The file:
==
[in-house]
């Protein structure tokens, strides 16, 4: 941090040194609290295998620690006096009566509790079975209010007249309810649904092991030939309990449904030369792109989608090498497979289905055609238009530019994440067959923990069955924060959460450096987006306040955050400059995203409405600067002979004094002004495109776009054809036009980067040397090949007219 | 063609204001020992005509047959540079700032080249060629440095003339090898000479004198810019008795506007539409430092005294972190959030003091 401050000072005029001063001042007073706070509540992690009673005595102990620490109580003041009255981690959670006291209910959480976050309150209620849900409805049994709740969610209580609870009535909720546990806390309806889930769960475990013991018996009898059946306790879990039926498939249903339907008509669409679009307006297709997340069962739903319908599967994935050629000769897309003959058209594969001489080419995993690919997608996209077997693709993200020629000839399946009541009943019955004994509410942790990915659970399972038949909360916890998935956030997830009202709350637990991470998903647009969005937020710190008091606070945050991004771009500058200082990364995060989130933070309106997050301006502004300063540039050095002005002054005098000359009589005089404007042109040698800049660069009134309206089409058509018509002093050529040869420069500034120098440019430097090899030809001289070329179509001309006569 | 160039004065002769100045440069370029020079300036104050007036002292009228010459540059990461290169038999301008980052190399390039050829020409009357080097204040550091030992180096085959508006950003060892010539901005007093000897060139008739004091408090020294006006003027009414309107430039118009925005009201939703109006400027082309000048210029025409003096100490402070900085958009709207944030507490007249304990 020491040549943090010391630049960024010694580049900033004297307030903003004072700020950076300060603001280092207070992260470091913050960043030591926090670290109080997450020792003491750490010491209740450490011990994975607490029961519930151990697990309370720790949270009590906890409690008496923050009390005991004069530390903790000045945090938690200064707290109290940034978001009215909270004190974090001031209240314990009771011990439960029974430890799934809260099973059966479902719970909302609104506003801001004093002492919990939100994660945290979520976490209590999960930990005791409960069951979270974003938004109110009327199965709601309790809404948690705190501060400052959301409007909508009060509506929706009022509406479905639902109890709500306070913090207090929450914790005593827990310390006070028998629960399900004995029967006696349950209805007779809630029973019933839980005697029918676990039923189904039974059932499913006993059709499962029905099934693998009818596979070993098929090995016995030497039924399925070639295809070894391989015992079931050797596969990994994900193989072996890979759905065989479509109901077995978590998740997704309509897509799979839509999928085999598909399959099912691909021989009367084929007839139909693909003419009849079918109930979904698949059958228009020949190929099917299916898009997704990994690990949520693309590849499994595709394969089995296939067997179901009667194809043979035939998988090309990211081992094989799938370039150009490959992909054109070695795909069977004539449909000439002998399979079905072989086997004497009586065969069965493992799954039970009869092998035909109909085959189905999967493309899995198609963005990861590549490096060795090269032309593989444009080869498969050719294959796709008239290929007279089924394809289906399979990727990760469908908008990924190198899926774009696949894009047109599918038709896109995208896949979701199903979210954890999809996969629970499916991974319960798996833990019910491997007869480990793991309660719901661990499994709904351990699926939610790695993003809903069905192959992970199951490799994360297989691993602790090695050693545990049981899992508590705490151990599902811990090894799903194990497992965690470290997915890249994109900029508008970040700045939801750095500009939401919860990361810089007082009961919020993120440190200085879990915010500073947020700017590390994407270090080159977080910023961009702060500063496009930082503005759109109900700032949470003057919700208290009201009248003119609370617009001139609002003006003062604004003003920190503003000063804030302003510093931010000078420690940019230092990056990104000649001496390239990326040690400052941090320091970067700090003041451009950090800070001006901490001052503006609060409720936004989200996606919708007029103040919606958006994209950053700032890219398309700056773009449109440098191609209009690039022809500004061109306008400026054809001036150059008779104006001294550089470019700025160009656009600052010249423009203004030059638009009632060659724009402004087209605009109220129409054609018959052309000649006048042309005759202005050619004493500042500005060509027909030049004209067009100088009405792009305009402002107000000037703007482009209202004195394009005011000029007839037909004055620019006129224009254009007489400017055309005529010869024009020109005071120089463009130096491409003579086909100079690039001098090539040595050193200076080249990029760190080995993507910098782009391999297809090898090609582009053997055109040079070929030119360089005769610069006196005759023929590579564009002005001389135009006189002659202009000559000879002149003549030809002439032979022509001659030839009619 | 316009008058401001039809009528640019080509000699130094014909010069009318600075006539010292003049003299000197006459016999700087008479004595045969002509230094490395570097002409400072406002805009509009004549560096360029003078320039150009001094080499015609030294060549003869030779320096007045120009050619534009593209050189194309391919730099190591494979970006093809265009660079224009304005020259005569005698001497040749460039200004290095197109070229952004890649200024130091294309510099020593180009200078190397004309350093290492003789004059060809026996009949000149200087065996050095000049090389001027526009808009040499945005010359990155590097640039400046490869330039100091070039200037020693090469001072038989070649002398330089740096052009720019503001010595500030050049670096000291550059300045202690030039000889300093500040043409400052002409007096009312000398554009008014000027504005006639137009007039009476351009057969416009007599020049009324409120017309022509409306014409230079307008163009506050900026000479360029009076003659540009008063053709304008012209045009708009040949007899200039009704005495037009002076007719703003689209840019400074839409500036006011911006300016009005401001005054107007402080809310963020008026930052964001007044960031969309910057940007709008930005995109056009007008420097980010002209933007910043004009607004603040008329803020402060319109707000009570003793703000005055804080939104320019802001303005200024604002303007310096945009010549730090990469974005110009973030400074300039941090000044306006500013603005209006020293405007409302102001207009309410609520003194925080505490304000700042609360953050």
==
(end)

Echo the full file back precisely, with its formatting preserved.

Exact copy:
[in-house]
């Protein structure tokens, strides 16, 4: 941090040194609290295998620690006096009566509790079975209010007249309810649904092991030939309990449904030369792109989608090498497979289905055609238009530019994440067959923990069955924060959460450096987006306040955050400059995203409405600067002979004094002004495109776009054809036009980067040397090949007219 | 063609204001020992005509047959540079700032080249060629440095003339090898000479004198810019008795506007539409430092005294972190959030003091 401050000072005029001063001042007073706070509540992690009673005595102990620490109580003041009255981690959670006291209910959480976050309150209620849900409805049994709740969610209580609870009535909720546990806390309806889930769960475990013991018996009898059946306790879990039926498939249903339907008509669409679009307006297709997340069962739903319908599967994935050629000769897309003959058209594969001489080419995993690919997608996209077997693709993200020629000839399946009541009943019955004994509410942790990915659970399972038949909360916890998935956030997830009202709350637990991470998903647009969005937020710190008091606070945050991004771009500058200082990364995060989130933070309106997050301006502004300063540039050095002005002054005098000359009589005089404007042109040698800049660069009134309206089409058509018509002093050529040869420069500034120098440019430097090899030809001289070329179509001309006569 | 160039004065002769100045440069370029020079300036104050007036002292009228010459540059990461290169038999301008980052190399390039050829020409009357080097204040550091030992180096085959508006950003060892010539901005007093000897060139008739004091408090020294006006003027009414309107430039118009925005009201939703109006400027082309000048210029025409003096100490402070900085958009709207944030507490007249304990 020491040549943090010391630049960024010694580049900033004297307030903003004072700020950076300060603001280092207070992260470091913050960043030591926090670290109080997450020792003491750490010491209740450490011990994975607490029961519930151990697990309370720790949270009590906890409690008496923050009390005991004069530390903790000045945090938690200064707290109290940034978001009215909270004190974090001031209240314990009771011990439960029974430890799934809260099973059966479902719970909302609104506003801001004093002492919990939100994660945290979520976490209590999960930990005791409960069951979270974003938004109110009327199965709601309790809404948690705190501060400052959301409007909508009060509506929706009022509406479905639902109890709500306070913090207090929450914790005593827990310390006070028998629960399900004995029967006696349950209805007779809630029973019933839980005697029918676990039923189904039974059932499913006993059709499962029905099934693998009818596979070993098929090995016995030497039924399925070639295809070894391989015992079931050797596969990994994900193989072996890979759905065989479509109901077995978590998740997704309509897509799979839509999928085999598909399959099912691909021989009367084929007839139909693909003419009849079918109930979904698949059958228009020949190929099917299916898009997704990994690990949520693309590849499994595709394969089995296939067997179901009667194809043979035939998988090309990211081992094989799938370039150009490959992909054109070695795909069977004539449909000439002998399979079905072989086997004497009586065969069965493992799954039970009869092998035909109909085959189905999967493309899995198609963005990861590549490096060795090269032309593989444009080869498969050719294959796709008239290929007279089924394809289906399979990727990760469908908008990924190198899926774009696949894009047109599918038709896109995208896949979701199903979210954890999809996969629970499916991974319960798996833990019910491997007869480990793991309660719901661990499994709904351990699926939610790695993003809903069905192959992970199951490799994360297989691993602790090695050693545990049981899992508590705490151990599902811990090894799903194990497992965690470290997915890249994109900029508008970040700045939801750095500009939401919860990361810089007082009961919020993120440190200085879990915010500073947020700017590390994407270090080159977080910023961009702060500063496009930082503005759109109900700032949470003057919700208290009201009248003119609370617009001139609002003006003062604004003003920190503003000063804030302003510093931010000078420690940019230092990056990104000649001496390239990326040690400052941090320091970067700090003041451009950090800070001006901490001052503006609060409720936004989200996606919708007029103040919606958006994209950053700032890219398309700056773009449109440098191609209009690039022809500004061109306008400026054809001036150059008779104006001294550089470019700025160009656009600052010249423009203004030059638009009632060659724009402004087209605009109220129409054609018959052309000649006048042309005759202005050619004493500042500005060509027909030049004209067009100088009405792009305009402002107000000037703007482009209202004195394009005011000029007839037909004055620019006129224009254009007489400017055309005529010869024009020109005071120089463009130096491409003579086909100079690039001098090539040595050193200076080249990029760190080995993507910098782009391999297809090898090609582009053997055109040079070929030119360089005769610069006196005759023929590579564009002005001389135009006189002659202009000559000879002149003549030809002439032979022509001659030839009619 | 316009008058401001039809009528640019080509000699130094014909010069009318600075006539010292003049003299000197006459016999700087008479004595045969002509230094490395570097002409400072406002805009509009004549560096360029003078320039150009001094080499015609030294060549003869030779320096007045120009050619534009593209050189194309391919730099190591494979970006093809265009660079224009304005020259005569005698001497040749460039200004290095197109070229952004890649200024130091294309510099020593180009200078190397004309350093290492003789004059060809026996009949000149200087065996050095000049090389001027526009808009040499945005010359990155590097640039400046490869330039100091070039200037020693090469001072038989070649002398330089740096052009720019503001010595500030050049670096000291550059300045202690030039000889300093500040043409400052002409007096009312000398554009008014000027504005006639137009007039009476351009057969416009007599020049009324409120017309022509409306014409230079307008163009506050900026000479360029009076003659540009008063053709304008012209045009708009040949007899200039009704005495037009002076007719703003689209840019400074839409500036006011911006300016009005401001005054107007402080809310963020008026930052964001007044960031969309910057940007709008930005995109056009007008420097980010002209933007910043004009607004603040008329803020402060319109707000009570003793703000005055804080939104320019802001303005200024604002303007310096945009010549730090990469974005110009973030400074300039941090000044306006500013603005209006020293405007409302102001207009309410609520003194925080505490304000700042609360953050």